I think that the confusion here is whether it amounts to a breach of the order not to comply with it within three years. If the order comes to an end after three years it cannot be a breach of it not to have complied within that time. If the obligation is on the offender to have done the various things in that time, it is a breach not to have completed them.
I hope that I can clear up any confusion that may exist. Youth rehabilitation orders must specify a date not more than three years after the date on which the order takes effect by which time all requirements in the order must be complied with. The requirement for compliance extends to the person against whom the order was made, so it is the offender’s responsibility to complete the order within the three-year time scale, and failure to do so constitutes a breach of the order. I hope that that clarifies the position for the hon. Gentleman.
I want to refer to a further point that was mentioned in the debate, which related to the reports in today’s newspapers. I am happy to respond to that point, provided that it is in order, Sir Nicholas.
During the debate on amendments Nos. 164 to 166, the hon. and learned Member for Harborough mentioned today’s report in The Daily Telegraph which bore the headline:
“Ten-year-olds ‘to punish peer offenders’”.
I know. The project in question is a pilot project in Preston which is being run by the National Association for the Care and Resettlement of Offenders and which is for young people who commit low-level crime. Instead of being given a reprimand, the young people are referred to a peer panel, but they must admit guilt in order to be referred. The peer panel discusses the crime and agrees what should constitute an acceptable behaviour contract. If the individuals do not complete the agreed contract, they are sent to the police for further discussion.
The project is not directly within my responsibility, but I shall bring the Committee up to speed on what I know about it. I understand that the funding for the project has come from the challenge fund provided by the Treasury to the extent of some £487,000. If the Committee feels that it will help, I will happily write a note to assist in informing the debate, which if appropriate could be referred to later on wider issues concerning the Bill. I do not wish to mislead the Committee in relation to information that I do not have at my fingertips.
Order. We do not want a debate on the matter, which is not directly connected with the amendments that we are debating. I think that the Minister has given a fair reply. If it is appropriate to refer to the matter later in our discussions, I shall be happy for that to happen.
I was simply going to finish the sentence, and ask whether the scheme envisaged under clause 1 and schedule 1 contemplates the sort of thing that has recently been referred to. The Minister of State says that the pilot scheme is not within his responsibility, but I am concerned that there is no strategic overview on youth offending and how to deal with it. If the Bill is designed to address that, I should have thought that ideas such as the pilot would have come before him. The fact that they appear not to be within his remit is confusing.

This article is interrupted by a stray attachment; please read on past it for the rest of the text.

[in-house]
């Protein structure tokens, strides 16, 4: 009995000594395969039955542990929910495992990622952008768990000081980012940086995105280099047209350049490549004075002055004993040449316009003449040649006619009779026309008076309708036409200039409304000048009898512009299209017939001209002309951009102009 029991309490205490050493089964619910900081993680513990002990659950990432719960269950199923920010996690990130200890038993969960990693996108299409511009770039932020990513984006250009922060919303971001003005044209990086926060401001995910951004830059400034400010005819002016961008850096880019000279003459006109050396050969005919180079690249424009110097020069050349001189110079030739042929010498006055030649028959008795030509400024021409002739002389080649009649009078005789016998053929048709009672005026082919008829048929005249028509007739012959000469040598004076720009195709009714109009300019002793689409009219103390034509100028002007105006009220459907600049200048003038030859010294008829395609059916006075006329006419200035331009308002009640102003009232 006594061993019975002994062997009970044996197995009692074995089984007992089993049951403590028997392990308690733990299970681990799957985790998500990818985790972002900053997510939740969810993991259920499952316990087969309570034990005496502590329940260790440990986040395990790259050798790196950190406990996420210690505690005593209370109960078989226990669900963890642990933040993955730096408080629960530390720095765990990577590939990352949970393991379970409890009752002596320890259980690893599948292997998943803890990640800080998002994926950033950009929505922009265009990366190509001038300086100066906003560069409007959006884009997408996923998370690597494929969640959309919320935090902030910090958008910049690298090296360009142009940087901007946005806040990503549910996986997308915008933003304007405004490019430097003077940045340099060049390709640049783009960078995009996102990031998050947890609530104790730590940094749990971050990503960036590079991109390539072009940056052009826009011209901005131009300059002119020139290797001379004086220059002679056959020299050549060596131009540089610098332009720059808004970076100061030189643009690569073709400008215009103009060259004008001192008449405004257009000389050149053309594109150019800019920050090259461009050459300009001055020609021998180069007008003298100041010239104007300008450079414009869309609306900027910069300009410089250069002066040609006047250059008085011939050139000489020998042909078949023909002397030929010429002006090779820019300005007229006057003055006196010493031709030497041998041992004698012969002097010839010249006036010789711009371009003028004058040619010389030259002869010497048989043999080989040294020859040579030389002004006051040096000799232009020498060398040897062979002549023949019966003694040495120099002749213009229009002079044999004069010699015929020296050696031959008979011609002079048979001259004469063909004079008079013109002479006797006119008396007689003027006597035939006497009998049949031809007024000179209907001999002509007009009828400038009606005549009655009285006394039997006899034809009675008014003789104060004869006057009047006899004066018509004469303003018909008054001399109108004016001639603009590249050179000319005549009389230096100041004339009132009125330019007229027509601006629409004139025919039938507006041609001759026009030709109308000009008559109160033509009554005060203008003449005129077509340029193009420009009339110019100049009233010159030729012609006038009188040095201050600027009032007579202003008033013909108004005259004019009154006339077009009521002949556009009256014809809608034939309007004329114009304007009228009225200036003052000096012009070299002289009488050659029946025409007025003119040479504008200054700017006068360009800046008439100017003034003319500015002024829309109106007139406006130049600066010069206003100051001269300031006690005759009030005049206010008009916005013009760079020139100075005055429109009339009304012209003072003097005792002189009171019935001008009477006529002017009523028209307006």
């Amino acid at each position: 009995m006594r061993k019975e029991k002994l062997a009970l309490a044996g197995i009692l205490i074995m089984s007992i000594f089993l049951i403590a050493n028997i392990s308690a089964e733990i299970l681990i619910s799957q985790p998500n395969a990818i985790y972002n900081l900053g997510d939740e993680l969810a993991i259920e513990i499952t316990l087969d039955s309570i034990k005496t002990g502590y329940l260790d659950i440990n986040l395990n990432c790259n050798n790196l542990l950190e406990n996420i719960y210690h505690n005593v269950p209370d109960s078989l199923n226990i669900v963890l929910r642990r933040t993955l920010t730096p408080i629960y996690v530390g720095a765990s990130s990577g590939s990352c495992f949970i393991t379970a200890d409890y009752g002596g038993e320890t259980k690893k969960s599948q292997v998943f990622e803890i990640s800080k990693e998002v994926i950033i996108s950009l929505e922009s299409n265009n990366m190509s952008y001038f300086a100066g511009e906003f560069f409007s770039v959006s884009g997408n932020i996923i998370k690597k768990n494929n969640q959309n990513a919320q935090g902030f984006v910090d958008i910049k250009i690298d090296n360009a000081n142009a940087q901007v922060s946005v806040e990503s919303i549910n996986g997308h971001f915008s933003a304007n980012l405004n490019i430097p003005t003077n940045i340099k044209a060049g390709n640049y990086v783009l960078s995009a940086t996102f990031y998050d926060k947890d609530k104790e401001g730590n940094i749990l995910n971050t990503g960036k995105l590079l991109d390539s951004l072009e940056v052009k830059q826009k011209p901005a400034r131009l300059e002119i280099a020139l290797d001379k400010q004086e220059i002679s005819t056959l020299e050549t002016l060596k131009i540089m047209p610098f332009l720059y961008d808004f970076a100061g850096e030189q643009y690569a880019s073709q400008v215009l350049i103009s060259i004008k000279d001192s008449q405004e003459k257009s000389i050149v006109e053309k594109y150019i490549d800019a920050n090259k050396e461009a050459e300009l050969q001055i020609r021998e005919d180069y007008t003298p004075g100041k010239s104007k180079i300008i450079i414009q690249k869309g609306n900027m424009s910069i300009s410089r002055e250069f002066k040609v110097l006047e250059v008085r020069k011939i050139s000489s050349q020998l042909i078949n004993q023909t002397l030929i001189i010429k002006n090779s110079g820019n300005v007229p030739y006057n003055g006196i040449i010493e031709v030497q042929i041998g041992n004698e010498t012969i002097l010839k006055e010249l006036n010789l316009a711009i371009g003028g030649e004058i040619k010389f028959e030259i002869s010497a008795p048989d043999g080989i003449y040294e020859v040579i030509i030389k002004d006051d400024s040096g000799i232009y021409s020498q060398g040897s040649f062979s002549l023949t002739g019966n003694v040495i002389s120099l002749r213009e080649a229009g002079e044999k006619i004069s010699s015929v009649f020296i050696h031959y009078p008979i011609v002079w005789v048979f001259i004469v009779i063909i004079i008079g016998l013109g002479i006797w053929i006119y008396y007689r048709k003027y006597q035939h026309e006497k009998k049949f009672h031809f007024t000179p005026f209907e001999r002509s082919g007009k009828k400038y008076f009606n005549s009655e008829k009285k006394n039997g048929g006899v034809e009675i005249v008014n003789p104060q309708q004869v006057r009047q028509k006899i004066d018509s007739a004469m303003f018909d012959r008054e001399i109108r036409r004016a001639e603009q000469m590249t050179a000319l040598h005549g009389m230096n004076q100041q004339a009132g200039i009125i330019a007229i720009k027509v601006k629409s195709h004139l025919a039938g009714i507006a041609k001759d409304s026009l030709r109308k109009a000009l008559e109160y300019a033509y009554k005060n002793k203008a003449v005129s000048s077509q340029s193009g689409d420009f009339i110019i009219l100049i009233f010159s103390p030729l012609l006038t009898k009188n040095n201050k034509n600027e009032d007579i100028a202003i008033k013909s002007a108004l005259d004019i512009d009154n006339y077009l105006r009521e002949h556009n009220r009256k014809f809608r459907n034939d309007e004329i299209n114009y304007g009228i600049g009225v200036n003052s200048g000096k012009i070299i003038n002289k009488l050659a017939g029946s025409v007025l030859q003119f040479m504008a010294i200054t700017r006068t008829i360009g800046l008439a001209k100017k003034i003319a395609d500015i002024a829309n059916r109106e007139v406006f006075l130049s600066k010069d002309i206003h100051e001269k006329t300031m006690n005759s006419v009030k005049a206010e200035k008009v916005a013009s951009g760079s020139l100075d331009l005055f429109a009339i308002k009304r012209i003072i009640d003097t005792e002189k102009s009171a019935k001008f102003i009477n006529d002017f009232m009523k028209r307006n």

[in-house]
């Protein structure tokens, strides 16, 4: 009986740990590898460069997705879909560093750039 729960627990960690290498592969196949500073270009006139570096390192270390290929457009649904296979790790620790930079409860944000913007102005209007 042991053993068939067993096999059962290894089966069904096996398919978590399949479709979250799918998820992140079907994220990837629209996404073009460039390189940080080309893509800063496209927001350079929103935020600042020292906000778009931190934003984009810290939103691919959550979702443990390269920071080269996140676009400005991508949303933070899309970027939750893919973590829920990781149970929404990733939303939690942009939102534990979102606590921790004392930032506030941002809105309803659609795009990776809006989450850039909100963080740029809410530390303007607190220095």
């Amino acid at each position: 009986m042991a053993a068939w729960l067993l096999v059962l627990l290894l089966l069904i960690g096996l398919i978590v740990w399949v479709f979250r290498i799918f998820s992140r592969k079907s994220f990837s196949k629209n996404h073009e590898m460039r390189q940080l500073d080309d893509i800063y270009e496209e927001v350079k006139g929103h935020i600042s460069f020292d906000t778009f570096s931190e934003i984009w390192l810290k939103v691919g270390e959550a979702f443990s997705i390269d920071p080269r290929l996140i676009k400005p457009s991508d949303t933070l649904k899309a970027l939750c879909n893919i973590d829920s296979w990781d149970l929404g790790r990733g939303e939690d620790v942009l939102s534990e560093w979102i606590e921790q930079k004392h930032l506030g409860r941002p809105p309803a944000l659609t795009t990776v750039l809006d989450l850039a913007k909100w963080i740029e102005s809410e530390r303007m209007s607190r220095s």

Thank you, Sir Nicholas. The provisions of clauses 1 to 5, in part 1 of the Bill, are designed to give a number of opportunities to courts to exercise measures that will not only punish but help prevent reoffending among young people. The project that the hon. and learned Gentleman has mentioned, which was cited not just in The Daily Telegraph but in a number of other journals this morning, is a pilot project by NACRO that is, as I understand it, funded from Government resources.
I will clarify the position, but that project is not directly within my area of responsibility. However, I am happy at least to examine anything that can help to prevent young people from offending again. If we were to undertake some activity in terms of young people themselves and examine what has caused a young person to offend and that is proved by the pilot to help prevent other young people from getting involved in crime, I am happy to consider that activity as part of the wider criminal justice activity.
This project could be an interesting innovation. It could be useful in helping children to feel empowered and in helping them to learn the difference between right and wrong, and it is just a great shame that our national newspapers have got hold of it and are perhaps distorting what could be an interesting scheme. Perhaps it would have been nice if this project could have been brought before Parliament at an earlier stage.
I am grateful to the hon. Gentleman for his supportive comment. As I say, at the moment this scheme is not a scheme for which I am directly responsible, but it is a scheme which I have authorised and I am happy, given our discussions, to reflect upon it in due course. I hope that the hon. Gentleman will pass on that message to the hon. Member for Arundel and South Downs, who, in the same article that I have before me, says:
“Faced with a rising tide of violence, the public deserves proper punishment for young offenders”.
By implication, the hon. Member for Arundel and South Downs does not mean the scheme that is being undertaken in Preston on a pilot basis. So, I hope that the hon. Gentleman will use his immense influence with his Front Bench to ensure that that project receives a fair wind.
As I have said, Sir Nicholas, you are always right and how can I not take that encouragement in the way that it was meant?
If the Committee feels that it will be of help, I will ensure that a letter detailing the pilot project is sent to members of the Committee. As I say, I wish that I could give more information on that project today, but I am not party to it and I would not wish to give information that was not complete to the Committee.